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Fabian Grax

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  1. I also had an issue with Lure of the Expanse's adventures making bad assumptions about what the players might want to do in particular situations. Also, I sometimes had the impression that your captain couldn't afford to dally around on all these planets and locations he went to, but then once we got to the final destination I felt like it didn't matter if we got there "early" or "late," sort of like a video game where the important parts only happen when the player arrives. The final reward is also kind of a letdown, but still, it remains a good romp through the Koronous Expanse and should give players a good idea of the kinds of problems and horrors they'll face there.
  2. H.B.M.C. said: So uhh... how many games is too many exactly? And how do we come to that conclusion? What’s it based on? Why is 4 just right but 5 too many? Why not 6? Or 7? How about 10? Lot of very arbitrary declarations about what’s ‘too much’ going on here. Rather amusing actually. I don't think it's so arbitrary--many of the naysayers said exactly why they aren't interested, the combined cost of all the rulebooks mounting up being one of the reasons. And let's think about this. If you're already playing one or more 40K RPG's, you might not simply have the room for another game. That's what people are complaining about, here. I won't begrudge anyone with an interest in this particular theme, but I think I'm squarely in the "no more room" camp. As far as people not buying it, well, that could be exactly what happens here. Frankly I'm afraid FFG might be competing with itself a little bit too much.
  3. Sorry, formatting error.
  4. Enh, I'm just wondering if this rulebook was really necessary. Your characters in Rogue Trader, Dark Heresy, and et al. can have a lot of freedom to do what they want but as a Guardsman? It'll be all, "Take that hill!" and "Yes sir!" Maybe it could work but I can't feel myself working up a hankering to play some nobody in a trench.
  5. Gurkhal said: Fabian Grax said: Additionally, if you can't make your Space Marine character interesting unless he can have sex, well, suffice it to say you're doing it wrong. If you're really hellbent on characters capable of such relationships, then I'd suggest checking out Fantasy Flight's other RPG's (including, unfortunately, Black Crusade *shudder*). That part about Black Crusade are fighting words... I think you misunderstood my meaning. Does anyone REALLY want to know how Chaos Worshippers get it on? I mean, outside of 1d4chan?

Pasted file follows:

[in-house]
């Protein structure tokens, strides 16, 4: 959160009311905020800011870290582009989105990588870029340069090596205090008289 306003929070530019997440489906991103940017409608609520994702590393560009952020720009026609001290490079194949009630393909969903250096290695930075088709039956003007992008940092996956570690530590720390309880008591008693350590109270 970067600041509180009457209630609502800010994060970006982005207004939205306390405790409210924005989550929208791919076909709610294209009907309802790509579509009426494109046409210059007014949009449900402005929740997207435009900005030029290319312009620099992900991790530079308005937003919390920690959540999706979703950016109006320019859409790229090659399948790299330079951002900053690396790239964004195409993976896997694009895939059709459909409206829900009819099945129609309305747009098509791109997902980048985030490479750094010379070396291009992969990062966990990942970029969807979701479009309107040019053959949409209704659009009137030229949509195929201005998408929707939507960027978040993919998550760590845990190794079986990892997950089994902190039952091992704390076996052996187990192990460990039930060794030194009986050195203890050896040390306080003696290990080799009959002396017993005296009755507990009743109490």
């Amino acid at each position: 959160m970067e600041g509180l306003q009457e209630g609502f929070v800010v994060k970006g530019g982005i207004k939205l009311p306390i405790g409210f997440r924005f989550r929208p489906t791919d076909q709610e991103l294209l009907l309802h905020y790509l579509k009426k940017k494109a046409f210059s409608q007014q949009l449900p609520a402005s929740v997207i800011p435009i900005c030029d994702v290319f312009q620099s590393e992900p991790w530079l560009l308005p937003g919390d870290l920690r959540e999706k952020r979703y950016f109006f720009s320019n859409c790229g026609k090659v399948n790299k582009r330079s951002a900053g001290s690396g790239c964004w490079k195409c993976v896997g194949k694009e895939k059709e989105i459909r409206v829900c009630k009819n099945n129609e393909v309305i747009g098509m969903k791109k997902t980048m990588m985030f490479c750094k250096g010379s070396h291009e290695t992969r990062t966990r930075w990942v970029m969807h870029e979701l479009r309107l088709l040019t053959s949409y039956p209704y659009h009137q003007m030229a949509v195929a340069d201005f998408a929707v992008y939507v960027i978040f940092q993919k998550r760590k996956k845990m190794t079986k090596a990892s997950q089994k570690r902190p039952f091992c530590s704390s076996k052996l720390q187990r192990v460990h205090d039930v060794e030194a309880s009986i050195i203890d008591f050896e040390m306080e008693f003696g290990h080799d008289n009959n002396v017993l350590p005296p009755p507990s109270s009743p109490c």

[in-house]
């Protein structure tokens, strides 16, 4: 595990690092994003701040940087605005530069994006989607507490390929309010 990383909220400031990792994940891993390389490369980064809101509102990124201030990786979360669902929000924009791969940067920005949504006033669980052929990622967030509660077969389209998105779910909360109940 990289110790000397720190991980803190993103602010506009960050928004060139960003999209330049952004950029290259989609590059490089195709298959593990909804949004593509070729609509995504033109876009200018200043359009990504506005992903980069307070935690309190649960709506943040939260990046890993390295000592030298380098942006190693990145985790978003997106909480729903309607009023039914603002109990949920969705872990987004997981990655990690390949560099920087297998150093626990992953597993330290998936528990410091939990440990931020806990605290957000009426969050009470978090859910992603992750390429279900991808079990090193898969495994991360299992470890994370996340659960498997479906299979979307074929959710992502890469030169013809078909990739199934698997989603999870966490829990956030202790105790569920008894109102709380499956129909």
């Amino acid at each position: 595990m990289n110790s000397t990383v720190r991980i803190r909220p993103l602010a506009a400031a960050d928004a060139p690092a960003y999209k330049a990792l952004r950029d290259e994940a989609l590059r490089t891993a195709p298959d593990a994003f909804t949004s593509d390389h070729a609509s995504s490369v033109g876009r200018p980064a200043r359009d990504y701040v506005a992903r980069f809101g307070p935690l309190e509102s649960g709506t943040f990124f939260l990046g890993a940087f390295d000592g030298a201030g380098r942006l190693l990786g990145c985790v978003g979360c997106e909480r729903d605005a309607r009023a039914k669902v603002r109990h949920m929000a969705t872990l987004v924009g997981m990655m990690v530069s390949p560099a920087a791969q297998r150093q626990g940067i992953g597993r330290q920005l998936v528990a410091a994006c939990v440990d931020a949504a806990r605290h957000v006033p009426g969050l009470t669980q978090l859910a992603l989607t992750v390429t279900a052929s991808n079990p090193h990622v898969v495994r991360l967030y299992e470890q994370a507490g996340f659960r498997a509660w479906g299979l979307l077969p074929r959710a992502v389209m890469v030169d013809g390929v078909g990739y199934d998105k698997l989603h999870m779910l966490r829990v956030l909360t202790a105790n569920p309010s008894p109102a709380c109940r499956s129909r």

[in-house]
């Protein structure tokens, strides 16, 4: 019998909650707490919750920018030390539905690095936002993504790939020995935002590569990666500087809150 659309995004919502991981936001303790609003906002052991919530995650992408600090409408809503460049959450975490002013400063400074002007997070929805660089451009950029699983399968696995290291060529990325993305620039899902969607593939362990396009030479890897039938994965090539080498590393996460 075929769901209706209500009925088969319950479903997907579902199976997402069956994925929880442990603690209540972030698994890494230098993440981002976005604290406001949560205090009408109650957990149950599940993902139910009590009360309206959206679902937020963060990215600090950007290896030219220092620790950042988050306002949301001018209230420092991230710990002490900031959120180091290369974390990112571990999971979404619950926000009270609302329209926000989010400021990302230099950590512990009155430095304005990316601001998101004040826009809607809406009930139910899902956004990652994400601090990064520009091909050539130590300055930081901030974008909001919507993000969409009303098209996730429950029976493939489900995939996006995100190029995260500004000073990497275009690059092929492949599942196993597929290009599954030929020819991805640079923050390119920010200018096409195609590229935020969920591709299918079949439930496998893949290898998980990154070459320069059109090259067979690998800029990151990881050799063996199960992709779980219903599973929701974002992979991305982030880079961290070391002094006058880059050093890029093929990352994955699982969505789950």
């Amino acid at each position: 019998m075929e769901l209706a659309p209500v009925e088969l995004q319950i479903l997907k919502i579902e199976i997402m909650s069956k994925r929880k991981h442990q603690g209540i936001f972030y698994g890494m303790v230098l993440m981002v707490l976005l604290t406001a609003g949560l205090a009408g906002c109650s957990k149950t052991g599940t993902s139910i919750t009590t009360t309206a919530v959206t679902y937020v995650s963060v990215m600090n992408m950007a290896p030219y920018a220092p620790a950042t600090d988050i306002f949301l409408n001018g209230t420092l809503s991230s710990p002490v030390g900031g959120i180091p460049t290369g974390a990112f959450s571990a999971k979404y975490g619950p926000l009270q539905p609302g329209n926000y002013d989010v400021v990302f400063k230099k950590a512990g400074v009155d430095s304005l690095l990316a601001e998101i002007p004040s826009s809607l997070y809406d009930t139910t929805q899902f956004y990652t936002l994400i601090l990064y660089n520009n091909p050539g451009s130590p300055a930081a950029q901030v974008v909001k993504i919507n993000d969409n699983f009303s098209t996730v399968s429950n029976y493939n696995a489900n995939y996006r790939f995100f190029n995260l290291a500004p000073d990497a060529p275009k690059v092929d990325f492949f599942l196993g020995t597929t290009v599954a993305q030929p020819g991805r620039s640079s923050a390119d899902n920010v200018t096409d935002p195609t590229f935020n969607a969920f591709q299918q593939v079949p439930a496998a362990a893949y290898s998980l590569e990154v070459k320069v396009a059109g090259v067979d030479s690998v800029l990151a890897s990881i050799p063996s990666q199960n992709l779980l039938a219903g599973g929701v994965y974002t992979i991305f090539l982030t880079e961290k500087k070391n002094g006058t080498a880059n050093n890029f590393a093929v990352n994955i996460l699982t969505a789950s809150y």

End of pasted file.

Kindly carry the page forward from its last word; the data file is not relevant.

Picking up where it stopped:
6. NECRO But aside from that, I think that getting Marines to bump uglies with people is a terrible idea. Space Marines, even if they were "equipped" for such a thing, and I for one don't think they are or should be, don't have the time for it. Almost every moment they don't spend in battle is spent praying or training. It also messes with the theme. I don't want to imagine warrior monks staring at the behinds of every female they run into. It conflicts horribly with what they're supposed to be. Additionally, if you can't make your Space Marine character interesting unless he can have sex, well, suffice it to say you're doing it wrong. If you're really hellbent on characters capable of such relationships, then I'd suggest checking out Fantasy Flight's other RPG's (including, unfortunately, Black Crusade *shudder*).
  7. From the fluff in the book Ebongrave seemed obsessed with destroying the Tau almost to the exclusion of all other threats. Maybe the cease-fire with the Tau won't be his idea, someone will suggest it and he'll fly into a rage. Off with the traitor's head, so on so forth.
  8. The difference between a Dark Eldar and regular Eldar should become obvious enough when the DE character starts torturing the underdecks crew. The Rogue Trader in the game I'm playing doesn't go for the whole grimdark thing and is trying to be Paragon Commander Shepard all the time, so I really don't think he'd go for a Dark Eldar crewmember. Still, I'm sure others would be interested.